# Linear Vs. Logarithmic Scales

## Defining Scale

You may have thought of a scale as something to weigh yourself with or the outer layer on the bodies of fish and reptiles. For this lesson, we're using a different definition of a scale. A **scale**, in this sense, is a leveled range of values and numbers from lowest to highest that measures something at regular intervals. A great example is the classic number line that has numbers lined up at consistent intervals along a line.

## What Is a Linear Scale?

A **linear scale** is much like the number line described above. They key to this type of scale is that the value between two consecutive points on the line does not change no matter how high or low you are on it.

For instance, on the number line, the distance between the numbers 0 and 1 is 1 unit. The same distance of one unit is between the numbers 100 and 101, or -100 and -101. However you look at it, the distance between the points is constant (unchanging) regardless of the location on the line.

A great way to visualize this is by looking at one of those old school Intro to Geometry or Intermediate Algebra examples of how to graph a line. One of the properties of a line is that it is the shortest distance between two points. Another is that it is has a constant slope. Having a constant slope means that the change in x and y from one point to another point on the line doesn't change.

## What Is a Logarithmic Scale?

A **logarithmic scale** is much different. On this scale, the value between two consecutive points not only changes, but also has a distinct pattern.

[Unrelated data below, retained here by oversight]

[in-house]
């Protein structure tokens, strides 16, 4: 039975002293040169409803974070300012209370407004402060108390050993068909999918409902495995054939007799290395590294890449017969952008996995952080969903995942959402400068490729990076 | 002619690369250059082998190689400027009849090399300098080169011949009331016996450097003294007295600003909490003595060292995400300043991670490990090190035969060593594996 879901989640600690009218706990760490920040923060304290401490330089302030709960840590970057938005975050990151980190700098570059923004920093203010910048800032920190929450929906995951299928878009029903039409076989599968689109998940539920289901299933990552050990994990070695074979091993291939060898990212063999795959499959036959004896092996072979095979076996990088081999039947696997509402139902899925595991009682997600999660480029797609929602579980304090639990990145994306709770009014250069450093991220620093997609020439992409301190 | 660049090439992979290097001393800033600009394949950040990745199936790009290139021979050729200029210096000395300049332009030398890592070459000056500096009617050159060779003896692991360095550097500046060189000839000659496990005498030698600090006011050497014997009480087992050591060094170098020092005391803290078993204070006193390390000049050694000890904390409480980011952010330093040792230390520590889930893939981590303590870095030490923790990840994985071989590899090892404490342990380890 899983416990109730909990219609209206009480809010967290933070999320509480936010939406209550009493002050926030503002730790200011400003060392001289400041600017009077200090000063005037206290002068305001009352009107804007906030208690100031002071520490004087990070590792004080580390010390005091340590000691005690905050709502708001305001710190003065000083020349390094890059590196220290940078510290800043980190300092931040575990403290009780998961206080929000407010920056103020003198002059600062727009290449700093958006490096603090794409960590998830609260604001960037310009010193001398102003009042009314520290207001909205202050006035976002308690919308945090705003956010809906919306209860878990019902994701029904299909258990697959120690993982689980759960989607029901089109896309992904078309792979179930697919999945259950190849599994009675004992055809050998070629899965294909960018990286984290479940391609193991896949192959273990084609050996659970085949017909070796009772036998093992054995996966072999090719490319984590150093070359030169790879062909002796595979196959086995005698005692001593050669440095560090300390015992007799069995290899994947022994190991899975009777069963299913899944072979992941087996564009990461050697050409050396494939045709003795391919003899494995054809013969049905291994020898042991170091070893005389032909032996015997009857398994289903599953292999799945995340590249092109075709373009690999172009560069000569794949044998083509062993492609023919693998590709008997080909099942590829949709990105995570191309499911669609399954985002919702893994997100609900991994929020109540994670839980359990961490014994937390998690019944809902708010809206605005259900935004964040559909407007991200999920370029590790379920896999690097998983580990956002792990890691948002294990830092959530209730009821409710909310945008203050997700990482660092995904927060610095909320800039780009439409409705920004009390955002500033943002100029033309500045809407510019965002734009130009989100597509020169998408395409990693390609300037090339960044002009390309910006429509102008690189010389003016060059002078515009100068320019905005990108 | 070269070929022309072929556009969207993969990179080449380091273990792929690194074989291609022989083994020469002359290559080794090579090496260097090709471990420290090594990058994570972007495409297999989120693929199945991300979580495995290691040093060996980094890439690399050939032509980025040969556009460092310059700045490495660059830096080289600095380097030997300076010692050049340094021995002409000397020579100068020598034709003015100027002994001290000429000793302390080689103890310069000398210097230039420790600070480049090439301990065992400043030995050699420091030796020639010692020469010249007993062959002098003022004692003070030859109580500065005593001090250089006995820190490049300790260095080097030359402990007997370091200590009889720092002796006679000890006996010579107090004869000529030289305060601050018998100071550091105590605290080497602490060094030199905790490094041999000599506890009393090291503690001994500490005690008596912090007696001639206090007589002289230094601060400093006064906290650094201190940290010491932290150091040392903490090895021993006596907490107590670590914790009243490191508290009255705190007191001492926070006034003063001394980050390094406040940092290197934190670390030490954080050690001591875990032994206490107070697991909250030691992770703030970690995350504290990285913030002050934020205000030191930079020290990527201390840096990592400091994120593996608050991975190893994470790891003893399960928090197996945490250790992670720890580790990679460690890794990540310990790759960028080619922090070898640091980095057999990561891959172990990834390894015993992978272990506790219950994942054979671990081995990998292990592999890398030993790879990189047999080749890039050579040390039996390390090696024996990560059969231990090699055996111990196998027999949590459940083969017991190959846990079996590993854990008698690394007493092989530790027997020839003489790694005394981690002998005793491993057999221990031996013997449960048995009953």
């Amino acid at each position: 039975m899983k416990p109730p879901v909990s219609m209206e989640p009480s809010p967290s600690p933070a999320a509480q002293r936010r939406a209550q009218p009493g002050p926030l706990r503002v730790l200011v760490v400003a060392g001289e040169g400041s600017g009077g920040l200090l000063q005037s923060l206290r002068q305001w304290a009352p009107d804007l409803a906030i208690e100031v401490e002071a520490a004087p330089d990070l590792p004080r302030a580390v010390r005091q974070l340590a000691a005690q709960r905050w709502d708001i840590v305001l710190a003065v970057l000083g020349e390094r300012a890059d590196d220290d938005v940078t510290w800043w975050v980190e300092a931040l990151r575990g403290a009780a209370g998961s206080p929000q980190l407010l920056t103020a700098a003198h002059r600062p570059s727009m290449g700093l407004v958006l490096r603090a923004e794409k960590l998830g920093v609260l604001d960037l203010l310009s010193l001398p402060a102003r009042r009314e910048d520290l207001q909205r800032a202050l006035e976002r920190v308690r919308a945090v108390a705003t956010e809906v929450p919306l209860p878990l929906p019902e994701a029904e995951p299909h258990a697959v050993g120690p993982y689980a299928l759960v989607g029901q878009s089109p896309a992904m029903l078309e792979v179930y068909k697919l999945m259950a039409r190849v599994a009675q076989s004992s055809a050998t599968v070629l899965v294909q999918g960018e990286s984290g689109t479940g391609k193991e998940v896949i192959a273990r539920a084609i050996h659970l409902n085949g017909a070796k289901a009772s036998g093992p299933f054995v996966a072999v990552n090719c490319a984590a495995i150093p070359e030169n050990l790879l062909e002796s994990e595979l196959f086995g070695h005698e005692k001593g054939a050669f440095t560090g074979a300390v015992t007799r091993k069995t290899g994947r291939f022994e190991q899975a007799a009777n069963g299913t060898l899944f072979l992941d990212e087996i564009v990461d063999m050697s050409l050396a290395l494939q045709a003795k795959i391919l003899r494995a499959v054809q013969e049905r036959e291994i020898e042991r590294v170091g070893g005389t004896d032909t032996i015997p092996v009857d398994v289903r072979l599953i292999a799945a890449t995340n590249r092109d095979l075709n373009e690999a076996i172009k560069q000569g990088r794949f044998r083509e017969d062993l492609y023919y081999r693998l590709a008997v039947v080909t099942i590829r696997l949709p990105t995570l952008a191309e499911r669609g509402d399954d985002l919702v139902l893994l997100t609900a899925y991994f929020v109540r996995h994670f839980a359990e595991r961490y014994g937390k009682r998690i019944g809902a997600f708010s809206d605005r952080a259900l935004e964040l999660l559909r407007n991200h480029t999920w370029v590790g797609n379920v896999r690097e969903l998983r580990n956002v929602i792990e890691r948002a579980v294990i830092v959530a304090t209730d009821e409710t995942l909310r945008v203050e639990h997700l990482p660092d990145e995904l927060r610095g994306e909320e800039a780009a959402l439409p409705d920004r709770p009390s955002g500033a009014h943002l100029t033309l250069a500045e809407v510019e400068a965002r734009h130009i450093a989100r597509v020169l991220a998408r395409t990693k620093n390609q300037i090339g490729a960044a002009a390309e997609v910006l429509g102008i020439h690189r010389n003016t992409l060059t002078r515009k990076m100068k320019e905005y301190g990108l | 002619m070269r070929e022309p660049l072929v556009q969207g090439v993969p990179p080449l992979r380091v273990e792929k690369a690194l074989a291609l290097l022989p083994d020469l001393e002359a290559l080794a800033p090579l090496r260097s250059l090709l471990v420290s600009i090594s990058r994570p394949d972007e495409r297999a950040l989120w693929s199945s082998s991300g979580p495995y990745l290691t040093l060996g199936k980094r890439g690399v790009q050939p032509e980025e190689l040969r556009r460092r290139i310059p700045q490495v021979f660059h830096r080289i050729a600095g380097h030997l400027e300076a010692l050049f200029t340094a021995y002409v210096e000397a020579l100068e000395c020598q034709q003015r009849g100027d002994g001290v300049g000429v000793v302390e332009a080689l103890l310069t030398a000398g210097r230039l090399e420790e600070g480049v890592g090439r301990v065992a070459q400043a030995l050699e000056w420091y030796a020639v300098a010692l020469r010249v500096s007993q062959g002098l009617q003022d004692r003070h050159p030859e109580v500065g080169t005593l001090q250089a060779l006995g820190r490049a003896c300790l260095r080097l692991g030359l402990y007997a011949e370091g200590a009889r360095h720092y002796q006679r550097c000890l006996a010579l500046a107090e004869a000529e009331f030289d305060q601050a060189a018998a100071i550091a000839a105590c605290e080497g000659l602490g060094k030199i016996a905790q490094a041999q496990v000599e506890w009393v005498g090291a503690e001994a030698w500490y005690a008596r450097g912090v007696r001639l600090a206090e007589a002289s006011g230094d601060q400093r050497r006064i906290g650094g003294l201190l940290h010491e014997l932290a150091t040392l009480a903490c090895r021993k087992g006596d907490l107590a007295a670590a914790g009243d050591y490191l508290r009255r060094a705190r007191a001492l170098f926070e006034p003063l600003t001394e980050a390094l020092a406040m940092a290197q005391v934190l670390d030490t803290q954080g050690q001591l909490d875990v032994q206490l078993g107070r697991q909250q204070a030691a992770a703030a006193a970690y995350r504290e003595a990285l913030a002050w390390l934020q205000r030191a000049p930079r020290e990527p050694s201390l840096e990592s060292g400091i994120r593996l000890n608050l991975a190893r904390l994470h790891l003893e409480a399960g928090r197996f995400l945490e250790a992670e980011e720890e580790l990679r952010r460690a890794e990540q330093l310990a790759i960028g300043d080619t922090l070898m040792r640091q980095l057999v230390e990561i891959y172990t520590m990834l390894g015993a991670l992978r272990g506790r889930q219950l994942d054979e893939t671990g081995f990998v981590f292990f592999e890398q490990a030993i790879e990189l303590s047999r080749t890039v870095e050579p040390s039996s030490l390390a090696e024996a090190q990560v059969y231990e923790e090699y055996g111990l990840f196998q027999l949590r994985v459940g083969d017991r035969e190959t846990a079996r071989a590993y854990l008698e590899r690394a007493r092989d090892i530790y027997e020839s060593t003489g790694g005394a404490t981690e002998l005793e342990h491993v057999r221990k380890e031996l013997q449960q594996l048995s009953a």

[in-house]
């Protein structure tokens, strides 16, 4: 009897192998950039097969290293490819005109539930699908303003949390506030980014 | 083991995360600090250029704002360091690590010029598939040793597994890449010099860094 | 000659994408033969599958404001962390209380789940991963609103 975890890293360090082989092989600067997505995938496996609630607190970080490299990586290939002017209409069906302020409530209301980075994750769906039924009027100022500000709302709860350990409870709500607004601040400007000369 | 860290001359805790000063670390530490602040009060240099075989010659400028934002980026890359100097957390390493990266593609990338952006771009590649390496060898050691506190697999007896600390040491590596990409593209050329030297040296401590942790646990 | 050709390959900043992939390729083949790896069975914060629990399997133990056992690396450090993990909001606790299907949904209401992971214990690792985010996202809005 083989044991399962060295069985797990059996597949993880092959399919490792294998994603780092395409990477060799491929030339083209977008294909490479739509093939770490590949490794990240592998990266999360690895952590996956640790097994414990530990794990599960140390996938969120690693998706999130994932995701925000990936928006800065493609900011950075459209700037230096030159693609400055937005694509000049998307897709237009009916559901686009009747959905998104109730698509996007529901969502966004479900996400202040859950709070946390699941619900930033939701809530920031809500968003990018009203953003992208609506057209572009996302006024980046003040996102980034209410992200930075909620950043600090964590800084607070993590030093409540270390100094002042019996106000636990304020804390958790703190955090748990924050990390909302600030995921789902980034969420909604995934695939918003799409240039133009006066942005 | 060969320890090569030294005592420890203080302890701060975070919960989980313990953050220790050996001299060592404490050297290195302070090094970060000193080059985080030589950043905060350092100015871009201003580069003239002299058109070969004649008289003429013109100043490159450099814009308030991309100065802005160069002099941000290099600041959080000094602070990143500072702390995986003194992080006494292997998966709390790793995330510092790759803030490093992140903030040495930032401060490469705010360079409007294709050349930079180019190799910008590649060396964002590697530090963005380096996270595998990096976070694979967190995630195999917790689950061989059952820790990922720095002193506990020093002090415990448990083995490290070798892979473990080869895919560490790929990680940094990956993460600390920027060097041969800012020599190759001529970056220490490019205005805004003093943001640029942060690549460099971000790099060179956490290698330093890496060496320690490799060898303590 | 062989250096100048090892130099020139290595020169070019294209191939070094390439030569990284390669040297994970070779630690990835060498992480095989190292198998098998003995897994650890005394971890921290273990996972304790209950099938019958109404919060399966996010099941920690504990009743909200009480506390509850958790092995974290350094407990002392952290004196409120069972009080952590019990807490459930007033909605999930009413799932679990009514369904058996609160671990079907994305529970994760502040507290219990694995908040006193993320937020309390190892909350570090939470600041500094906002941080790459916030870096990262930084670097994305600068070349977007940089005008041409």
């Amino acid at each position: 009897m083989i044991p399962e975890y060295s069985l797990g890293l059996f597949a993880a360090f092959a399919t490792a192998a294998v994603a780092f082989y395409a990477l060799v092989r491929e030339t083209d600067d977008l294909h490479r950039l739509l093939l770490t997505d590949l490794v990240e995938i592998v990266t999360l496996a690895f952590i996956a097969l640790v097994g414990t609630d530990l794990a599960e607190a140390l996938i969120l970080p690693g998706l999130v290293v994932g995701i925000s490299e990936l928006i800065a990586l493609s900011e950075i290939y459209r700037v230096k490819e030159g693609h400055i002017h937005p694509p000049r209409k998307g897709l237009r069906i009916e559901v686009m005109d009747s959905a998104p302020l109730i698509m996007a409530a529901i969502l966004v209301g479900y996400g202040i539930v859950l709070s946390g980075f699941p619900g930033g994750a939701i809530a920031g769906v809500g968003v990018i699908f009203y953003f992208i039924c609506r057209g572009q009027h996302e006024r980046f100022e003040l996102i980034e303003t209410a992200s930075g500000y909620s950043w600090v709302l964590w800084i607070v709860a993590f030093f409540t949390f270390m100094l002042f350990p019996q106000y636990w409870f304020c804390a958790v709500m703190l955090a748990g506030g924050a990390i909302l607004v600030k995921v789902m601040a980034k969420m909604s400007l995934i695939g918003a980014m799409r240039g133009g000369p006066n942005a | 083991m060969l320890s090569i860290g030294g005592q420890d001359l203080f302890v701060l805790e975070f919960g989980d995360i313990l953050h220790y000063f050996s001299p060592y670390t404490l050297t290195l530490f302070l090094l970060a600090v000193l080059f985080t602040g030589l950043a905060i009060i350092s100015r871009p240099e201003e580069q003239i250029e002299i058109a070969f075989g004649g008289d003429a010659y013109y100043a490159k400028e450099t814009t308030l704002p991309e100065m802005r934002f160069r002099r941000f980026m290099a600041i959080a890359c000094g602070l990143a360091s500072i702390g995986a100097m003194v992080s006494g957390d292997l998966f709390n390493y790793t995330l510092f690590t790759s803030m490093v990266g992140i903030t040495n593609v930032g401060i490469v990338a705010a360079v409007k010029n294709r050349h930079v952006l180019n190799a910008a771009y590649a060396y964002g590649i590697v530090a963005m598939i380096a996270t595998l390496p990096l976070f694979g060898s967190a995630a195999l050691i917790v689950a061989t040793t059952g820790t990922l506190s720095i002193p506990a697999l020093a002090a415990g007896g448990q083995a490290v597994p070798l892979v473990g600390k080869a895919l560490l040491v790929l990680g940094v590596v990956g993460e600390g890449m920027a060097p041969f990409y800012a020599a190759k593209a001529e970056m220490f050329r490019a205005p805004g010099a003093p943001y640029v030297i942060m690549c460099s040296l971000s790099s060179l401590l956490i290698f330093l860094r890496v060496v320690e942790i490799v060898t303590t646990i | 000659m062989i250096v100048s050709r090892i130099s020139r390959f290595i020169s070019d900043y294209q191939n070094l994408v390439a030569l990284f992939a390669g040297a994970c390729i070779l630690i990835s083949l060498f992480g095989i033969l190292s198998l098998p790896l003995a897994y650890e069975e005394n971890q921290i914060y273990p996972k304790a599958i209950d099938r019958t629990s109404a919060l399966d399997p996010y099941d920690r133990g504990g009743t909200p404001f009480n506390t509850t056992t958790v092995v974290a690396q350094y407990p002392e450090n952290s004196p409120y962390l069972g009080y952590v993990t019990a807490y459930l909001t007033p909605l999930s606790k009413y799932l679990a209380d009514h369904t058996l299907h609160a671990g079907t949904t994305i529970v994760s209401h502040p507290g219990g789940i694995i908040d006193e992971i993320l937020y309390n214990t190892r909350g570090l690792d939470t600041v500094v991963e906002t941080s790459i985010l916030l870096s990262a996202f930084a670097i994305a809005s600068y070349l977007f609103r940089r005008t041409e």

**Logarithms**or 'logs' are based on exponents.**Exponents**are the 'little numbers' that are written as superscripts next to a base variable or number. For example, in the expressions 2^3 = 8, the number 3 is the exponent. These numbers multiply the base by itself a designated amount of times. In 2^3, the exponent tells us that 2 should be multiplied by itself 3 times: 2^3 = 2 x 2 x 2 = 8.

Imagine that we need to measure a really large quantity of something. Maybe minerals in soil, molecules in the air, or the intensity of sound waves, for example. Sometimes we need to create a simplified scale, where each step represents a large number of units and also increases/decreases by a certain factor.

If a scientist needs to measure billions or even trillions of molecules, they might just make a logarithmic scale with each number (i.e. from 0 to 1) increase representing an increase by a factor of 10. That would mean that going from 0 to 1 means increasing 10 units, and going from 0 to 2 means increasing 100 units, because 10^2 = 100. Numbers on a logarithmic scale are representative of a factor increase in real units.

A great way to visualize this is by looking at the graph of an exponential function. One of the properties shown in the example below is that, as x increases, y increases **exponentially**, or by a greater quantity for every additional unit of x.

## Application and Use

### Linear Scales

Linear scales are very good for measurements in the real world. Your standard school ruler is a perfect example. Your 10 centimeters are the same 10 centimeters anywhere in the world. It's a simple exercise in basic counting and each unit has an equal, in this case, length.